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Strange days


#1

Hi all

just had a good days trading at Bellingen Markets (MNC AUST).

Interesting my friend who is an English trained silver smith, did
not know how to use a fineness stamp.

All her work in England went to the Assay Office. We do not need to
fineness mark under law in Oz, yes weird.

Told her how I do it showed a stamped piece with the 925 in an oval,
the aust fineness mark.

Ringing HOJ this week to get one. Also she said she had trouble
sourcing gems, trade does not want to sell to her no problem,
ordering from O’Neils Affiliated this week. She did not tell them she
was a professional and English trained.

They don’t let the hobby people in only professionals. And believe
me the last thing the trade wants in a gem dealers is a hobby buyer
who does not know what they are looking for and wants to waste time
browsing. Professionals already have the designs done and know what
stones in which sizes they want and while that is being invoiced will
then browse and will be finished browsing before the invoice is
written and the stones packaged!

A jeweller who is moving to the area, recently working in a top shop
in Sydney making 30k plus jewellery, looked at my new cocktail ring
design I said I was not happy with and he told me not to be picky it
was great.

Yep close but no cigar for me, sold it no problems. It was a massive
12mm round CZ set in sterling. Need those dimensions to get the
effect.

Sadly though he told me how the trade was dying because the wages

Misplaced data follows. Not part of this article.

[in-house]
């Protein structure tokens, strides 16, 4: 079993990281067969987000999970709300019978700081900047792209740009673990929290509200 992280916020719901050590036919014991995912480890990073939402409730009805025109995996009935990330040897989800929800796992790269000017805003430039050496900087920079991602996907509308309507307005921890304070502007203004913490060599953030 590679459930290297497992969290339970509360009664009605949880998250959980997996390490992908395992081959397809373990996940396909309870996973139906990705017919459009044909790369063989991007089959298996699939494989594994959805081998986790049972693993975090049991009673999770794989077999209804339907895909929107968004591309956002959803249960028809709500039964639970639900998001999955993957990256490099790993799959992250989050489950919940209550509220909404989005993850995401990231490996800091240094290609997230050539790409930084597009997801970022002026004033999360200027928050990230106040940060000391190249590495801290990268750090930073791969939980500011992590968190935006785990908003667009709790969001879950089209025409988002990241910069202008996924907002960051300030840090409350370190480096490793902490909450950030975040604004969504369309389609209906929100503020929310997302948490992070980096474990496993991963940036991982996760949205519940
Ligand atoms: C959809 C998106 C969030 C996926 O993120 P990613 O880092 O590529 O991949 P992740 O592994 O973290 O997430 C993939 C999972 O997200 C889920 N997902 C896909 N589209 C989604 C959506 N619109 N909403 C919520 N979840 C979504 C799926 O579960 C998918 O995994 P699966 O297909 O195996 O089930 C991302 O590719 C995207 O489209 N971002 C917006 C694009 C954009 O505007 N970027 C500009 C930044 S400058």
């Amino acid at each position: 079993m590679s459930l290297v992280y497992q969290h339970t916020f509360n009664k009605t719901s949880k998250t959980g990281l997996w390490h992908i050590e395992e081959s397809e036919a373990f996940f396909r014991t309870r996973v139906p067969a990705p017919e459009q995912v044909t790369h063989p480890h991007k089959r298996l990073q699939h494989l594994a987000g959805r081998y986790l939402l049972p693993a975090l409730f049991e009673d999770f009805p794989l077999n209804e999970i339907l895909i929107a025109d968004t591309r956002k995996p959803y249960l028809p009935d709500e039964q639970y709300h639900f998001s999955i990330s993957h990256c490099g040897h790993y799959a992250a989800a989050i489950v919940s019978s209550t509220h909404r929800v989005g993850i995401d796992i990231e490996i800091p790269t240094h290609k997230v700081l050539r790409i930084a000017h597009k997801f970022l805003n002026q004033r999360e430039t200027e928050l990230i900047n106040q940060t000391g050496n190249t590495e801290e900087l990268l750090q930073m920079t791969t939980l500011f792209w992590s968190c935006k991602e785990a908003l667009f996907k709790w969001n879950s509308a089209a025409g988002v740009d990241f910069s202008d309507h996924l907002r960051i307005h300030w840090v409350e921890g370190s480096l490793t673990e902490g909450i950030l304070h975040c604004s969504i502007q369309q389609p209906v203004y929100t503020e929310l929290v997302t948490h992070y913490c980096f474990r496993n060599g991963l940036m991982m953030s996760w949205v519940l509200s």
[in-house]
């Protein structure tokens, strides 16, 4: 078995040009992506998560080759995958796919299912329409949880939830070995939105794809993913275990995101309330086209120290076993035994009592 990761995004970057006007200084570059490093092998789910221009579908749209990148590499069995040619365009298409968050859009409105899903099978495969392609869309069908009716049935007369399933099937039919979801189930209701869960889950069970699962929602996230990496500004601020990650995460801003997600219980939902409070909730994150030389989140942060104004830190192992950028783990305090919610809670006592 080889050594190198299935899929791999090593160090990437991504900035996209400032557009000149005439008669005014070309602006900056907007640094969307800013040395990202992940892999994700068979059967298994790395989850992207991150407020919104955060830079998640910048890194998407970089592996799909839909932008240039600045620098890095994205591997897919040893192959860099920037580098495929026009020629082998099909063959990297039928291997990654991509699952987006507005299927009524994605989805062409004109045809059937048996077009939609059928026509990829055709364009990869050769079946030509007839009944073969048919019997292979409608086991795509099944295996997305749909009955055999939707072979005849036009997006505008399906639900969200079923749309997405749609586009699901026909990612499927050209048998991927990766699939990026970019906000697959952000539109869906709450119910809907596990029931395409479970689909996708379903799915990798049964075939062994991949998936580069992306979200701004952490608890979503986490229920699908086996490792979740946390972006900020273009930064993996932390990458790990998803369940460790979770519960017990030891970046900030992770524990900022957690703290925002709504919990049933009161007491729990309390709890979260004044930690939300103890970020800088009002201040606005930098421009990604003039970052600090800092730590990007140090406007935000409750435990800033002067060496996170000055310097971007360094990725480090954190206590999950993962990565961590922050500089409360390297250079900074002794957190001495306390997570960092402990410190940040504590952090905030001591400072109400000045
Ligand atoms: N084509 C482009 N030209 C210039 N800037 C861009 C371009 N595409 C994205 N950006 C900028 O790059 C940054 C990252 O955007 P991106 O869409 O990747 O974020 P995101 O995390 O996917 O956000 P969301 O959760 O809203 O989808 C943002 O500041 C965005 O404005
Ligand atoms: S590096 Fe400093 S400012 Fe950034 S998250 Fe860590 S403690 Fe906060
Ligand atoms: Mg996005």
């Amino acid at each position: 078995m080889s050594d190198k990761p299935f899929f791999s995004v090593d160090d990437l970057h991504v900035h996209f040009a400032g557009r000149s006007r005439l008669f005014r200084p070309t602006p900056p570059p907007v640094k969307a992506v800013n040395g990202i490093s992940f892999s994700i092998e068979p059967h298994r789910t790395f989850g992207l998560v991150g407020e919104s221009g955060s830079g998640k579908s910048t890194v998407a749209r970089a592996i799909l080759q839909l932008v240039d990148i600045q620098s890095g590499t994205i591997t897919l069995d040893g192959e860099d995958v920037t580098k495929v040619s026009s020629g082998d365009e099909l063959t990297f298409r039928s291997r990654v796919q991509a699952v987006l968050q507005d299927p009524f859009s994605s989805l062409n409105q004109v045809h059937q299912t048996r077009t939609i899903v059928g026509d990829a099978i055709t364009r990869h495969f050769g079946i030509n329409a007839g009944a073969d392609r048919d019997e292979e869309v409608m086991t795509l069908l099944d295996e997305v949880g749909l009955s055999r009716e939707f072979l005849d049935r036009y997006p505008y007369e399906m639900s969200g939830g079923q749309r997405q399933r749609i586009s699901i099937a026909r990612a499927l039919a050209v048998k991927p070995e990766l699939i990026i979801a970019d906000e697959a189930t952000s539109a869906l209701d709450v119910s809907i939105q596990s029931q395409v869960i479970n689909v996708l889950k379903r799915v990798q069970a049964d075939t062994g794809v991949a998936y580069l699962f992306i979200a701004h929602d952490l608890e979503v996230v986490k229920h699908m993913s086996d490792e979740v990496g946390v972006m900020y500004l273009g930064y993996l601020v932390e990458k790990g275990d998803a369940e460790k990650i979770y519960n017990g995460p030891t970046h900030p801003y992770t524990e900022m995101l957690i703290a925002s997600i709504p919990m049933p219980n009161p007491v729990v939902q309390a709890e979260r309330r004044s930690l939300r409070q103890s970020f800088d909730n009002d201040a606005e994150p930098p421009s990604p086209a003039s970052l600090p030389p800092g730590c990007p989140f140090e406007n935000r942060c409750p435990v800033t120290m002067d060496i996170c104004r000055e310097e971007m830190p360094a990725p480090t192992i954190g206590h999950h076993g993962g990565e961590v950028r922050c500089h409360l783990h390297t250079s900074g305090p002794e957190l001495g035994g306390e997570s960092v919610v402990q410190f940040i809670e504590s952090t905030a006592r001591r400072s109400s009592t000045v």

are so low for those without in demand skill sets.

Gem setters for one. My daughter gets paid more as a Barista than
she could earn as a trade jeweller. And she can do a lot more than
solder prefabricated bits together and give it to the polisher, who
then gives it to the gem setter. Such is much of the trade trained in
Aust. There are exceptions Enmore college was good but apparently the
whisper is they are aiming to train designers not fabricators in the
future. Heard this again today.

Sadly give the average young Australian trade jeweler a design, some
metal granules and point them to the ingot/wire moulds and they are
lost. How sad.

Then a charming elder lady, same generation as me LOL, admired my
reticulated rings and told me she had bought a magazine to learn
reticulation. Described the process and asked what I thought. I was
honest “Throw it in the bin.” Explained how I was taught to
reticulate sterling, yes not 800, sterling! The magazine had a very
complicated and lengthy process that started with pumice stoning the
metal. How I hate the expletive deleted experts.

How do I do it?

Simple. Get the billet of sterling say 1.5 mm thick and heat till it
it goes white, then keep heating until it starts to melt.

Keep the flame moving, then focus on a particular area till the
silver “pools” remove flame quickly and there you have reticulated
silver. Some practice is needed but it is not rocket science.

I then file down the inside and fabricate the ring. Solder and leave
in pickle for 10 minutes. Scratch brush.

Reheat pickle and scratch brush, twice more. Ring done. Made
thousands and this works well, no complaints.

Alternatively I give it a high polish and use the fire scale in the
dips to contrast with the raised parts.

My customers prefer the scratch brushed version.

I will be interested to see the steps others go through to
reticulate. And if they produce a superior product.

Always willing to learn but never to waste time.

Richard
Xtines Jewels